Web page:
Intervals are designated with two words. An adjective refers to the particular "width" of the interval, and a noun communicates the distance between the letter names of the notes involved. The interval between notes with the letter names "C" and "D" is going to be a "second" of some kind, while a "C" and another "C" is a unison, a "C" and an "E" a third, and so on. C natural and D natural are two semitones apart and are refered to as a Major second. Make the C a C# and you have a minor second. Raise the D to a D# and you are back to a Major second. If you then lower the C# to C nat, you have an augmented second (C/D#), an interval that is generally avoided in tonal music, mostly for intonation reasons. So, in non-tonal music you would most likely change the "D#" to an "Eb", with the result being a user friendly minor third.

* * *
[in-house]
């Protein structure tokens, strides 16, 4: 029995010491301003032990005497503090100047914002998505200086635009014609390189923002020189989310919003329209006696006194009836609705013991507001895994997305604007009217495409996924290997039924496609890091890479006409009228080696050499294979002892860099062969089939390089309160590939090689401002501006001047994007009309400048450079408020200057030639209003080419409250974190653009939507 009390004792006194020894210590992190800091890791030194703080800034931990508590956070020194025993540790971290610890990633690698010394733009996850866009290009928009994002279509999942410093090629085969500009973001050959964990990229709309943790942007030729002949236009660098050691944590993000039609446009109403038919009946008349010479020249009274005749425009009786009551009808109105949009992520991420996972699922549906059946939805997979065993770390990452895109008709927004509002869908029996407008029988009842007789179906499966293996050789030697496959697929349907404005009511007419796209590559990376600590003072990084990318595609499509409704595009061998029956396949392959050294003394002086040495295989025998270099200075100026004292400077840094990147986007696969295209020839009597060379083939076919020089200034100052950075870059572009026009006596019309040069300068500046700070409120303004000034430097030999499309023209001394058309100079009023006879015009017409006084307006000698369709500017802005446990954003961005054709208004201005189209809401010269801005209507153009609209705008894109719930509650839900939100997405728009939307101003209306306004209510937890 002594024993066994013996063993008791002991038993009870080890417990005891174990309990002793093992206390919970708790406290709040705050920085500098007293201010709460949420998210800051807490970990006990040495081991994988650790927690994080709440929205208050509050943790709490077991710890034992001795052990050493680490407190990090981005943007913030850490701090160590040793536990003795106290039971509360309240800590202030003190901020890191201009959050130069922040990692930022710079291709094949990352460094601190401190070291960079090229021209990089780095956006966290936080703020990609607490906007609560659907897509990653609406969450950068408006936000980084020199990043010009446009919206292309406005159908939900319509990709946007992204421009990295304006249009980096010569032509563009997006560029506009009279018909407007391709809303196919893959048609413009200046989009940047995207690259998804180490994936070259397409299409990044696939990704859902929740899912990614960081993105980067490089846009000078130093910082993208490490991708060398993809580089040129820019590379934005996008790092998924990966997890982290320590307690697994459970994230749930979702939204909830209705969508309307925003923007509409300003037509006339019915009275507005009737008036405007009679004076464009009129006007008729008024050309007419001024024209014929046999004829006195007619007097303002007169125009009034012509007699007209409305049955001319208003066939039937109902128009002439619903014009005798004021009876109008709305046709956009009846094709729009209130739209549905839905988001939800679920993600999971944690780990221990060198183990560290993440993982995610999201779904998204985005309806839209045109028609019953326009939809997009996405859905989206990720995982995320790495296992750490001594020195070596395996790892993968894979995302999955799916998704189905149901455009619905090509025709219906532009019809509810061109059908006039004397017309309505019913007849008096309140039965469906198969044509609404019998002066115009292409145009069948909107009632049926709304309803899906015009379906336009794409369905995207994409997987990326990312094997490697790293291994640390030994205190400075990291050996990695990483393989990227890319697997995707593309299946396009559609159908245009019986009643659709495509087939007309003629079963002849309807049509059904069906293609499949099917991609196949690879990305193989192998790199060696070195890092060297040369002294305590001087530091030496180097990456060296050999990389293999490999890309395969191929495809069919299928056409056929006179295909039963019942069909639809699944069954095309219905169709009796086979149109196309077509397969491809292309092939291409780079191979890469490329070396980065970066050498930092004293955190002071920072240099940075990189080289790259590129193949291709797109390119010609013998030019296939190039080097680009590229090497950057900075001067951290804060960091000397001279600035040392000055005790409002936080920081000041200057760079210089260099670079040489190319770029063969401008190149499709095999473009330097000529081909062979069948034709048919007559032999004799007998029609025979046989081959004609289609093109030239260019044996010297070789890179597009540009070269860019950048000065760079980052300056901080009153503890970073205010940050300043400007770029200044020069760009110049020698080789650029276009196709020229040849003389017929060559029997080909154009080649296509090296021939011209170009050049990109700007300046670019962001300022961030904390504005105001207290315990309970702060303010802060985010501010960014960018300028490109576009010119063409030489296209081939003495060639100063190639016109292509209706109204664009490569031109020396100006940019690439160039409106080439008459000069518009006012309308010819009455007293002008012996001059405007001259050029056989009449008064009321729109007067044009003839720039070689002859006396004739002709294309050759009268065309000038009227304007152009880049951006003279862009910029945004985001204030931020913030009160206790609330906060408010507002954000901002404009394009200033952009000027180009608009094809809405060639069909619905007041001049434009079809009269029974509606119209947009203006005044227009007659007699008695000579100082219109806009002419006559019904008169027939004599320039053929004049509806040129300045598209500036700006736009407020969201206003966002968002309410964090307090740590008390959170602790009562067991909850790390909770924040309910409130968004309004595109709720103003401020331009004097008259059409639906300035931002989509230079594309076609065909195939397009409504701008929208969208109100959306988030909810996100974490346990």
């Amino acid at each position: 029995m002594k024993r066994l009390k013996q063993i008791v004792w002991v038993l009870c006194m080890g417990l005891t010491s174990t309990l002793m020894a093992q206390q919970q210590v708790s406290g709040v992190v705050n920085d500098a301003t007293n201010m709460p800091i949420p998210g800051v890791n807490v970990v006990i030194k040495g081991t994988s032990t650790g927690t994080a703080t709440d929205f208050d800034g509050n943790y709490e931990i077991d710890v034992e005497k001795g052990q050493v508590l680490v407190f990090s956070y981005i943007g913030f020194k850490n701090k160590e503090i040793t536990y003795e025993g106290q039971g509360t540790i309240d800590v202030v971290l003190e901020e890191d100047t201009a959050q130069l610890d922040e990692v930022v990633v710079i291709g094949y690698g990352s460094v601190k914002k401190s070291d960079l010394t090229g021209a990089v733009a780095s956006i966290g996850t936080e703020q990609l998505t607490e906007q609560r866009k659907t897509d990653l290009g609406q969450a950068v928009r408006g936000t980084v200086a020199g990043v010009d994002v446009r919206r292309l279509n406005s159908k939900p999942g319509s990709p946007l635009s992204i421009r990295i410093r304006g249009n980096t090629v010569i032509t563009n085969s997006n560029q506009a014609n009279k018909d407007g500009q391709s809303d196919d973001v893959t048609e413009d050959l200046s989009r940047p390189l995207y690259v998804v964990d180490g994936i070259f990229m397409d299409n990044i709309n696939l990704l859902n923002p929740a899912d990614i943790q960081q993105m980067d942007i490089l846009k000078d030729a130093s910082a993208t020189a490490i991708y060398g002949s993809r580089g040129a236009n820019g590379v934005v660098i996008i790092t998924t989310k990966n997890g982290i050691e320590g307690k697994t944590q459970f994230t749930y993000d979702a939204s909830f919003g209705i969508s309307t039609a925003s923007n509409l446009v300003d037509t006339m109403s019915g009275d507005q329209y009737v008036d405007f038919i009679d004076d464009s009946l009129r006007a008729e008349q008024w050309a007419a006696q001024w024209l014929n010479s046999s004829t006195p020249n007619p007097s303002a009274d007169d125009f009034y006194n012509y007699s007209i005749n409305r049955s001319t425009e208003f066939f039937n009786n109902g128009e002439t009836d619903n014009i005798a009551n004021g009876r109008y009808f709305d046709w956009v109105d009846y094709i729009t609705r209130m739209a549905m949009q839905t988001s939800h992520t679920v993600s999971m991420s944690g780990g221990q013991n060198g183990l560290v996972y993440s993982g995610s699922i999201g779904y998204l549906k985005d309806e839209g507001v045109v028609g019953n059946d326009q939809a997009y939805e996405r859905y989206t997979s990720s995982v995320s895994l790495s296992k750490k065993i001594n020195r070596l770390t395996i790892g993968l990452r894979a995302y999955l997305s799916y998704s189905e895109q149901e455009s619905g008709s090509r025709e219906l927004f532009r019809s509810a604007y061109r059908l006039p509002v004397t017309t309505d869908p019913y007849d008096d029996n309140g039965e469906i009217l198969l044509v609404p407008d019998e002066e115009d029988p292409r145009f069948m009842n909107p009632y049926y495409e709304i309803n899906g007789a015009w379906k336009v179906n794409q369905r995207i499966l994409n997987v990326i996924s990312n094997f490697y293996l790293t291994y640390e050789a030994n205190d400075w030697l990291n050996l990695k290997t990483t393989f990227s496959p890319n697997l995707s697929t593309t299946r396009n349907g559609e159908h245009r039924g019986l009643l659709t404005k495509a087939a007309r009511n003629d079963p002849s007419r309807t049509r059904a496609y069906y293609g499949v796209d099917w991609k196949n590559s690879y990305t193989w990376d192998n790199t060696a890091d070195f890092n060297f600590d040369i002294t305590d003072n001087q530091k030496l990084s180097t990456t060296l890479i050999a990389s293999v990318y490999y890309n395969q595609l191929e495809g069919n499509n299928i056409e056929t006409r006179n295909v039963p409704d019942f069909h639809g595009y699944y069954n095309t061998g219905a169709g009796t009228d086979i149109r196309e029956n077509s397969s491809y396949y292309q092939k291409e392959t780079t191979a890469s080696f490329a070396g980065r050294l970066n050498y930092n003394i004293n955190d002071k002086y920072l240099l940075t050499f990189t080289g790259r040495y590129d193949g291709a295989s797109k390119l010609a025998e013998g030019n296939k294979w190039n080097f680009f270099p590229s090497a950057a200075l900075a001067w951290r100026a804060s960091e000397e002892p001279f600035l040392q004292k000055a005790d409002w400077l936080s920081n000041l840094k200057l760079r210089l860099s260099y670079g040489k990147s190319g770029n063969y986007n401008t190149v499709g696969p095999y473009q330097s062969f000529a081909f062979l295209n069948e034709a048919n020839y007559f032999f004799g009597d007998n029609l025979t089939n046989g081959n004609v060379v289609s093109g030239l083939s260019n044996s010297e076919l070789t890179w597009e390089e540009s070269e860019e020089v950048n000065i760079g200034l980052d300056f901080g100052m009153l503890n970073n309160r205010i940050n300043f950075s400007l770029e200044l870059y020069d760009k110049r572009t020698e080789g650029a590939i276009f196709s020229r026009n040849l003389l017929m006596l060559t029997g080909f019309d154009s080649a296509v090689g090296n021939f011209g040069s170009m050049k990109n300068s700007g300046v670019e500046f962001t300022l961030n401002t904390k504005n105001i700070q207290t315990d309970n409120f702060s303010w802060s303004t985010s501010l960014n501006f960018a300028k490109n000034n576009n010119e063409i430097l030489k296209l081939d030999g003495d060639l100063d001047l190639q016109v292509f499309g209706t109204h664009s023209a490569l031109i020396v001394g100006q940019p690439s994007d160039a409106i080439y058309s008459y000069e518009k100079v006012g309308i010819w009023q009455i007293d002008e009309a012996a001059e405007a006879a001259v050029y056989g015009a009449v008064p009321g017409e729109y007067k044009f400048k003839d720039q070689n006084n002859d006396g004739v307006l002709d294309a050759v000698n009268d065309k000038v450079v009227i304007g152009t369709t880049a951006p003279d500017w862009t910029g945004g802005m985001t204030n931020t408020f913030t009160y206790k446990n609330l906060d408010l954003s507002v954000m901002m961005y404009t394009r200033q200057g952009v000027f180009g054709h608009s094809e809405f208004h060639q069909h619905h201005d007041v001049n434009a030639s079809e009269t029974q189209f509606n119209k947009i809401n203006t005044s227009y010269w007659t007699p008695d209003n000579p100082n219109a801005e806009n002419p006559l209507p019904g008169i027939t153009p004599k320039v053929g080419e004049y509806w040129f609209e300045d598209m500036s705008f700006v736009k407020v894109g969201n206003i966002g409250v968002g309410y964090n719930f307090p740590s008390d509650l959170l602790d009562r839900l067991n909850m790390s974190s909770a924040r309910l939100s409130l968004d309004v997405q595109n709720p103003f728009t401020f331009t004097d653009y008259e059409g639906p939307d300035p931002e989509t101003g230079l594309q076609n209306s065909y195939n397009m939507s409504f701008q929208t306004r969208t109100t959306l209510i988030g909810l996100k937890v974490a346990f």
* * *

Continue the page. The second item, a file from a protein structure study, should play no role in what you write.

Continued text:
These issues came up in composing Radiant Geometries, and they rear their head again in the data entry, with the addition of transposing for the parts. Trumpets are generally transposing instruments (don't ask) and Bb trumpets (the most common kind; really, don't ask) have parts that are written a Major second above the sounding pitch. This can lead to some spelling issues, the most interesting of which are B# and E#. B and C are only one semitone apart, as are E and F, unlike all the other letter pairs, which are two semitones apart. Therefore, B# and C natural (as well as E# and F natural) are the "same" notes (apart from the leading tone issues mentioned above, which generally don't come into play in a pantonal context).

When an A# or D# appears in the untransposed score, the software prints B# and E# in the parts, and nobody wants to play those notes unless they absolutely have to. C and F are much easier. So then you have to decide whether to renotate the line to avoid those spellings while still following the rule to spell tonally, or ask the trumpeter to play the offending notes in an unusual spelling in a fast piece.